Showing up in person to help friends, families and charity organizations isn’t necessarily possible during the COVID-19 pandemic. While social isolation keeps us safe, it also cuts us off from lending a helping hand and getting a dopamine boost from assisting others and causes we believe in. Consider recreating those feel-good vibes by joining a mutual aid group or donating money or miles. Louise Sattler, founder and owner of Louise Sattler Consulting and Signing Families in Los Angeles, agrees: “Endorphins are created for a variety of reasons and so anything that gives you a rush for feeling good can be of help!”
Mutual aids groups — like those that have sprung up in Brooklyn, N.Y. — are helping alleviate some of the stress for community members who cannot accomplish required tasks like shopping for food. These informal networks virtually link neighbors that have low risk factors for COVID-19 complications with the immunocompromised or elderly in their community to help them run errands, like venturing to the pharmacy or grocery store. The person running the errand picks up the requested items and drops them off without ever making person-to-person contact. Other mutual aid tactics include checking in on people via phone calls and micro-fundraising.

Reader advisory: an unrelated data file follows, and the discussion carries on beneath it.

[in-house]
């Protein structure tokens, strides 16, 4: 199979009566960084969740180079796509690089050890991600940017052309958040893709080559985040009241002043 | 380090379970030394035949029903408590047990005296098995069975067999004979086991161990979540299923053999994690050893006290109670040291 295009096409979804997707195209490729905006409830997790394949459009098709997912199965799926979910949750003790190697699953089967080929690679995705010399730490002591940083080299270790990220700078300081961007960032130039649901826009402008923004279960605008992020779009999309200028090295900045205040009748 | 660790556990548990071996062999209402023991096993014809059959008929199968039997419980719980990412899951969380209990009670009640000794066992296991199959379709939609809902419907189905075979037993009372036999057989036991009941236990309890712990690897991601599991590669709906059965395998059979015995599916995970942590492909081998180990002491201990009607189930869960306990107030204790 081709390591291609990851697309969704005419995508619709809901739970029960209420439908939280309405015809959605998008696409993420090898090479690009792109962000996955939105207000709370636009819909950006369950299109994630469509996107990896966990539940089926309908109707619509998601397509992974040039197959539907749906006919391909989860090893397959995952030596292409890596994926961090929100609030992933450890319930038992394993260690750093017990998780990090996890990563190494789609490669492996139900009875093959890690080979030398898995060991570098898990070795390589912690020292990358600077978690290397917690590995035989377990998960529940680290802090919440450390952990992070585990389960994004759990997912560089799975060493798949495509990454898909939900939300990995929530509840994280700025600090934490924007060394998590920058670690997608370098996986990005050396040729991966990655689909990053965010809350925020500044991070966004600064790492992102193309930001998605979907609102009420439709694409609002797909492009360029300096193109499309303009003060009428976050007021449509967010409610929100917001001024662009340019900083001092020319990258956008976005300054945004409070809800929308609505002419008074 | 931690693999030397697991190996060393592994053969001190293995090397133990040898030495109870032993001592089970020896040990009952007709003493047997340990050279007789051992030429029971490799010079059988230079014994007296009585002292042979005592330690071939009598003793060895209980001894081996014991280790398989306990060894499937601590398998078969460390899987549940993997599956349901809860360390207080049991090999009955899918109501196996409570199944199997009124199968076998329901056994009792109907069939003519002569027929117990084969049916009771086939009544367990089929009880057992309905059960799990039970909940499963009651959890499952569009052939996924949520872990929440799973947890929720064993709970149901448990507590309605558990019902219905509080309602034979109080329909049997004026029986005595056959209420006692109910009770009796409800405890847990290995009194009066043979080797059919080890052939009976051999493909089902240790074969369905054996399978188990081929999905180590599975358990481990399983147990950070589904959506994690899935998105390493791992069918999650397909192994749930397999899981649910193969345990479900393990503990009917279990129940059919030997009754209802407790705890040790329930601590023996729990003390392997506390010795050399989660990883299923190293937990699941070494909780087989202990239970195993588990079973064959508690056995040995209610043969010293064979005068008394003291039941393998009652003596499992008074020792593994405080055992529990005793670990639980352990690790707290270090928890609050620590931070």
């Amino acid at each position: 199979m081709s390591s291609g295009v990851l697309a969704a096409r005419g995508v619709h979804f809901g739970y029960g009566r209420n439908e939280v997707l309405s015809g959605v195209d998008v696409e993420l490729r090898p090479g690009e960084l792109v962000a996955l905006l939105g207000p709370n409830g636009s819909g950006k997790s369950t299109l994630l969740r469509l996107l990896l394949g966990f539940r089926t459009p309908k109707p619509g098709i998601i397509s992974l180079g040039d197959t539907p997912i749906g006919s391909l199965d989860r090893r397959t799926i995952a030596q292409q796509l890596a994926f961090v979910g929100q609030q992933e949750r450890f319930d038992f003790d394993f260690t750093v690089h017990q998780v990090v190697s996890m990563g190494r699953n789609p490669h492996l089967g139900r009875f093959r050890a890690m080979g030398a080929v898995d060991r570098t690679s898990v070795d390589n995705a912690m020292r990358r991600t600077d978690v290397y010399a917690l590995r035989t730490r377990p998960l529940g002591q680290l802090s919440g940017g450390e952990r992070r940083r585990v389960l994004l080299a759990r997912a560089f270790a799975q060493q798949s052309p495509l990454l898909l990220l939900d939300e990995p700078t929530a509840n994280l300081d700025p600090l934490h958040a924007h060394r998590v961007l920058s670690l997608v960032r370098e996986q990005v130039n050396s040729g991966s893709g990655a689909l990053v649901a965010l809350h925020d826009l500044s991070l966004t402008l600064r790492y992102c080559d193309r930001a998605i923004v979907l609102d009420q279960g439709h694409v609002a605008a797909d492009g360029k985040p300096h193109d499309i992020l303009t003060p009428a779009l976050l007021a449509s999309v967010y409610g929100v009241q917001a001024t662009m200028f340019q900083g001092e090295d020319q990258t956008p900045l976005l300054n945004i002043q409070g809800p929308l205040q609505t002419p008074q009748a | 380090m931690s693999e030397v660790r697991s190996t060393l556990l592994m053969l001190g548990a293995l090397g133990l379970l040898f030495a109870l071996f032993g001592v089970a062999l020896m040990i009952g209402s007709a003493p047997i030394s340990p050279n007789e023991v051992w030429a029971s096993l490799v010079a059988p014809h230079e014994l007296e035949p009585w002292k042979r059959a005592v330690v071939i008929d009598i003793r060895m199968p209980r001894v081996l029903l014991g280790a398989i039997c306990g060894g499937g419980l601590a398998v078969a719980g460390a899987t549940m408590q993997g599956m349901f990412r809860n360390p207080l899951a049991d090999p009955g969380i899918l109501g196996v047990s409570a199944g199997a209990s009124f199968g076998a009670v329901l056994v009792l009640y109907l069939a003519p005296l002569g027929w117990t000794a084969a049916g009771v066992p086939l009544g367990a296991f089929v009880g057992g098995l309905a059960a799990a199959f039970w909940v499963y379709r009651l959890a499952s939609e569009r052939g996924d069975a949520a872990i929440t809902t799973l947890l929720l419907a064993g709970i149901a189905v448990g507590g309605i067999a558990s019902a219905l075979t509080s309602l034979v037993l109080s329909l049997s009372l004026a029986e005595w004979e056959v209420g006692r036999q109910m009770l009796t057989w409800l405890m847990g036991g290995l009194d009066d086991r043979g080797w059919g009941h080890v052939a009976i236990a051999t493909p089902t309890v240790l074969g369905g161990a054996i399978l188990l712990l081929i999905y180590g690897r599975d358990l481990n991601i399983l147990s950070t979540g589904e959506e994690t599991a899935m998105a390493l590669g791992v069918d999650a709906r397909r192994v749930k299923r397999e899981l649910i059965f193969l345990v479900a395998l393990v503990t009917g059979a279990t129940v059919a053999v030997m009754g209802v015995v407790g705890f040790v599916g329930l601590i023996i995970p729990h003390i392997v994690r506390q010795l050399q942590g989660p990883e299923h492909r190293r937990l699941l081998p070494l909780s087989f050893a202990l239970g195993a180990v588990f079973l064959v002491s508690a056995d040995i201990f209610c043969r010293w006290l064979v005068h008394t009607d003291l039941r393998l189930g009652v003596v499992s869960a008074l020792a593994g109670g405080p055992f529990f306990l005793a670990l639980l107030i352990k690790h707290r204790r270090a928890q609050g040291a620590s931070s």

Millions of restaurant workers are temporarily unemployed due to restaurant closings across the country. A donation to the Restaurant Workers Community Foundation supplies direct relief to individual restaurant workers and zero-interest loans to restaurant owners. Alternatively, The Bail Project provides free bail assistance to low-income individuals who are legally presumed innocent, and whom a judge has deemed eligible for release before trial contingent on paying bail. Jails are known hotbeds of coronavirus infections, and paying bail can save lives and help stop the spread of COVID-19.
Need to get away?
Start exploring magnificent places with our weekly travel newsletter.